With the missed season, a fair amount of the team is made up of newcomers, some of whom intended to compete last spring before COVID shut down Washington state schools.

On the girls side, Maylin Steele (jumps and javelin), Erica McGrath (javelin), Camryn Clark (hurdles and sprints), and Cristine McGrath (jumps and hurdles) are all brand new to high school track.

The most-promising youngster may be basketball brawler Carolyn Lhamon, a sophomore who was a top-notch track performer in middle school.

Carolyn looks great in the shot put for us, and can be counted on to give a gutsy performance in the 400-meter run,” King said.

Freshman Tate Wyman and Josh Guay, sophomore Dominic Coffman, Alex Murdy, and Reiley Araceley, and senior Ben Smith are all expected to have impact for the boys team, as well.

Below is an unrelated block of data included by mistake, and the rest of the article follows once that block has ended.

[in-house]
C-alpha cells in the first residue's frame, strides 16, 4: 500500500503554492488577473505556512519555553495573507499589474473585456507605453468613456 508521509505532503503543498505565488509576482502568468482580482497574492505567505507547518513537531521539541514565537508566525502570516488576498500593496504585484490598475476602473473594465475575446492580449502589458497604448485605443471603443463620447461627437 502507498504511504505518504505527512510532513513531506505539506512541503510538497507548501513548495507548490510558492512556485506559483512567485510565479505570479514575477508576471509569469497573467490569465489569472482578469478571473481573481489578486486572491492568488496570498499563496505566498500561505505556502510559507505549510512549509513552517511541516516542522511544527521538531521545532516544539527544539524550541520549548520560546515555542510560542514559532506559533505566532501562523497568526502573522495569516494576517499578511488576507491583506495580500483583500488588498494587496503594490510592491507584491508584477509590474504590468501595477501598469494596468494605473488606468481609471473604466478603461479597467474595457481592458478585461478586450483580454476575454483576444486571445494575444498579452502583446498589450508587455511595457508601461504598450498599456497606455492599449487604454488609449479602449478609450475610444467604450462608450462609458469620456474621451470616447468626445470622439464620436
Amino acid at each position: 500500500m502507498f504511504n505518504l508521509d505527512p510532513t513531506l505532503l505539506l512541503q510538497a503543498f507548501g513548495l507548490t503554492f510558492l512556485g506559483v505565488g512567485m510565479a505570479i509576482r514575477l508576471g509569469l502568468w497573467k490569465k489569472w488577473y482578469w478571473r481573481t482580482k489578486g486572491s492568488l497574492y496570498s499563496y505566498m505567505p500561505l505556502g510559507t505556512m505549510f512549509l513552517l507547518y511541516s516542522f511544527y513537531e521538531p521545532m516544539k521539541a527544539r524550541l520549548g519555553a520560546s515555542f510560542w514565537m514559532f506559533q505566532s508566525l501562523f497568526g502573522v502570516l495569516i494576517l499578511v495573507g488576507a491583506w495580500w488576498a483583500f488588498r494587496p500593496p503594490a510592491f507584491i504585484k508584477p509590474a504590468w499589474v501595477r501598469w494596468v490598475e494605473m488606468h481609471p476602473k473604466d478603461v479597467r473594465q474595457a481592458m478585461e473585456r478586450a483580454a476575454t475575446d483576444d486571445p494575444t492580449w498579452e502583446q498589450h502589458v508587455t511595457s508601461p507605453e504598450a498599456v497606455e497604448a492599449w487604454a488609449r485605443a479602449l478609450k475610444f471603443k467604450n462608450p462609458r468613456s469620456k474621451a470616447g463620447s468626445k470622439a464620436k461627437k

During this pandemic spring, Coupeville will compete against league mates, and won’t have a chance to attend any invitationals or large meets as in years past.

That means the Wolves will mainly vie with La Conner, Concrete, Mount Vernon Christian, and Friday Harbor.

Darrington doesn’t field a track team, while Orcas Island is skipping spring sports and waiting until its students are back in class before competing.

MVC track, especially on the boys side of things, is a state-title-winning powerhouse in 1B, while La Conner is always tough.

But for King, who retired as a teacher last year but stayed on as the school’s longest-tenured coach, the chance to get back out to the track oval is about what his athletes can accomplish, not who they have to face.

“They have been a fun group to work with!,” he said. “Our team is young, so it will be great to see how our season develops.”